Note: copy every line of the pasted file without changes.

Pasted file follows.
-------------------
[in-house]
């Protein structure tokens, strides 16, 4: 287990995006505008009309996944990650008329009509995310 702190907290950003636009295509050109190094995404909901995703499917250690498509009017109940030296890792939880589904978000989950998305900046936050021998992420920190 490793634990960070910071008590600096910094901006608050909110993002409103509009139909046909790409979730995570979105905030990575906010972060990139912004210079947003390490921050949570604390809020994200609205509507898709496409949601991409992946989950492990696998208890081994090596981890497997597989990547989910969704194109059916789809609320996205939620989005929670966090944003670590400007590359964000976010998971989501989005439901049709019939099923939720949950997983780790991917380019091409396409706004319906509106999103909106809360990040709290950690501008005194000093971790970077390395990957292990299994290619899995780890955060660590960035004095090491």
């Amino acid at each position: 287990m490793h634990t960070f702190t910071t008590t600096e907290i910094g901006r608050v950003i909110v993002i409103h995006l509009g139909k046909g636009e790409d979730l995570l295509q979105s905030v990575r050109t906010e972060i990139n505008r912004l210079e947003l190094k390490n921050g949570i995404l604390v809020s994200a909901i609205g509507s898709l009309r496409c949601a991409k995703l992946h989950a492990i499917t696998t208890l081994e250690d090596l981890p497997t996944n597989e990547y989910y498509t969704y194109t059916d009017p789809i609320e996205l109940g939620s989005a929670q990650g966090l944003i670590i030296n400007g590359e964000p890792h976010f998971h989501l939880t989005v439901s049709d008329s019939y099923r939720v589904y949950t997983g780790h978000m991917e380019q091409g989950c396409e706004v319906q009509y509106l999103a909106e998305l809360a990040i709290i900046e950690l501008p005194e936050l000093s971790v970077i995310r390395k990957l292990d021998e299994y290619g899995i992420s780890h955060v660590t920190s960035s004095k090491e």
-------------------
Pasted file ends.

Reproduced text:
[in-house]
């Protein structure tokens, strides 16, 4: 287990995006505008009309996944990650008329009509995310 702190907290950003636009295509050109190094995404909901995703499917250690498509009017109940030296890792939880589904978000989950998305900046936050021998992420920190 490793634990960070910071008590600096910094901006608050909110993002409103509009139909046909790409979730995570979105905030990575906010972060990139912004210079947003390490921050949570604390809020994200609205509507898709496409949601991409992946989950492990696998208890081994090596981890497997597989990547989910969704194109059916789809609320996205939620989005929670966090944003670590400007590359964000976010998971989501989005439901049709019939099923939720949950997983780790991917380019091409396409706004319906509106999103909106809360990040709290950690501008005194000093971790970077390395990957292990299994290619899995780890955060660590960035004095090491």
């Amino acid at each position: 287990m490793h634990t960070f702190t910071t008590t600096e907290i910094g901006r608050v950003i909110v993002i409103h995006l509009g139909k046909g636009e790409d979730l995570l295509q979105s905030v990575r050109t906010e972060i990139n505008r912004l210079e947003l190094k390490n921050g949570i995404l604390v809020s994200a909901i609205g509507s898709l009309r496409c949601a991409k995703l992946h989950a492990i499917t696998t208890l081994e250690d090596l981890p497997t996944n597989e990547y989910y498509t969704y194109t059916d009017p789809i609320e996205l109940g939620s989005a929670q990650g966090l944003i670590i030296n400007g590359e964000p890792h976010f998971h989501l939880t989005v439901s049709d008329s019939y099923r939720v589904y949950t997983g780790h978000m991917e380019q091409g989950c396409e706004v319906q009509y509106l999103a909106e998305l809360a990040i709290i900046e950690l501008p005194e936050l000093s971790v970077i995310r390395k990957l292990d021998e299994y290619g899995i992420s780890h955060v660590t920190s960035s004095k090491e």